Teaching Online: Tips and Activities for Political Science

Smart phones with digital network icons and "Online Learning"
Peer Advice & Teaching Tips
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Author: Emily Farris, Texas Christian University

I’m trying to convert my lectures online and come up with some activities for students to engage the content with – to replace some of the discussion in my lectures typically. In working on Interest Groups and Lobbying this week, Stefan Kehlenbach, a PhD Candidate at University of California Riverside, noticed my activity with Open Secrets and offered his own (which is far superior than my own!). Kehlenbach has taught introduction to American Politics online before and has generously offered to share his four activities for students.

The Open Secrets Site

In his Interest Group assignment, he has students research interest groups using the Open Secrets website to explore how much money an interest group spends and what they spend that money on. Students look to see if their interest groups employs any “revolving door” lobbyists and see what kinds of laws they lobbied for. They write up the research in a blog post for their colleagues in the class to also see.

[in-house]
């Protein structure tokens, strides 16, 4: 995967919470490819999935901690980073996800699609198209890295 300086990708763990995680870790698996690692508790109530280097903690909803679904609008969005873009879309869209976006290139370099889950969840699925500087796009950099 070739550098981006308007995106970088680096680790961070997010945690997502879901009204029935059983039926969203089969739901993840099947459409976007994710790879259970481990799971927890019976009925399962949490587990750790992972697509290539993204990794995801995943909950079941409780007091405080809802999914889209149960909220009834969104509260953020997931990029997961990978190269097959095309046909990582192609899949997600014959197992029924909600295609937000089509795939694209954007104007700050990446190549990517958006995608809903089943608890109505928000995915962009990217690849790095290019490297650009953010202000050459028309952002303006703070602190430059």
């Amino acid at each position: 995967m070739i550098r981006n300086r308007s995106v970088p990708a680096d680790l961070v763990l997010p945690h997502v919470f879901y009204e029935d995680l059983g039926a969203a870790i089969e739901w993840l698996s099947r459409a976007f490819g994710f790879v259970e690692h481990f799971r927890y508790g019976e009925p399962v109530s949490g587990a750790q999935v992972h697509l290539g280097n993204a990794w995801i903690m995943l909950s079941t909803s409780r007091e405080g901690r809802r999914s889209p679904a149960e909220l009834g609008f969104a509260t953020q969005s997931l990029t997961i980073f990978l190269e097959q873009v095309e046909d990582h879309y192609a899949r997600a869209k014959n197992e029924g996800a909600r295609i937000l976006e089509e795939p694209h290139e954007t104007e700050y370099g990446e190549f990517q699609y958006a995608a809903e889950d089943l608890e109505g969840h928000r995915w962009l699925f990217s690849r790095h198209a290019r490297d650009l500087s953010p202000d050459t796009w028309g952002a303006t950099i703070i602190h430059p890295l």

This assignment, along with other assignments on the Declaration of Independence, Bill Tracking, and Ballot Exploration, are great options as you think about moving your classes online. Kehlenbach wrote up his tips for teaching online after doing so for a few years. As he mentions, these exploratory assignments are actually a benefit of teaching online:

Online classes do have some advantages, you can have your students go to other places for learning materials. I create “exploratory” assignments to help provide some self-guided learning. Students have to go to websites to track the progress of a bill into a law, for example. You can also provide optional material for students to explore. – Stefan Kehlenbach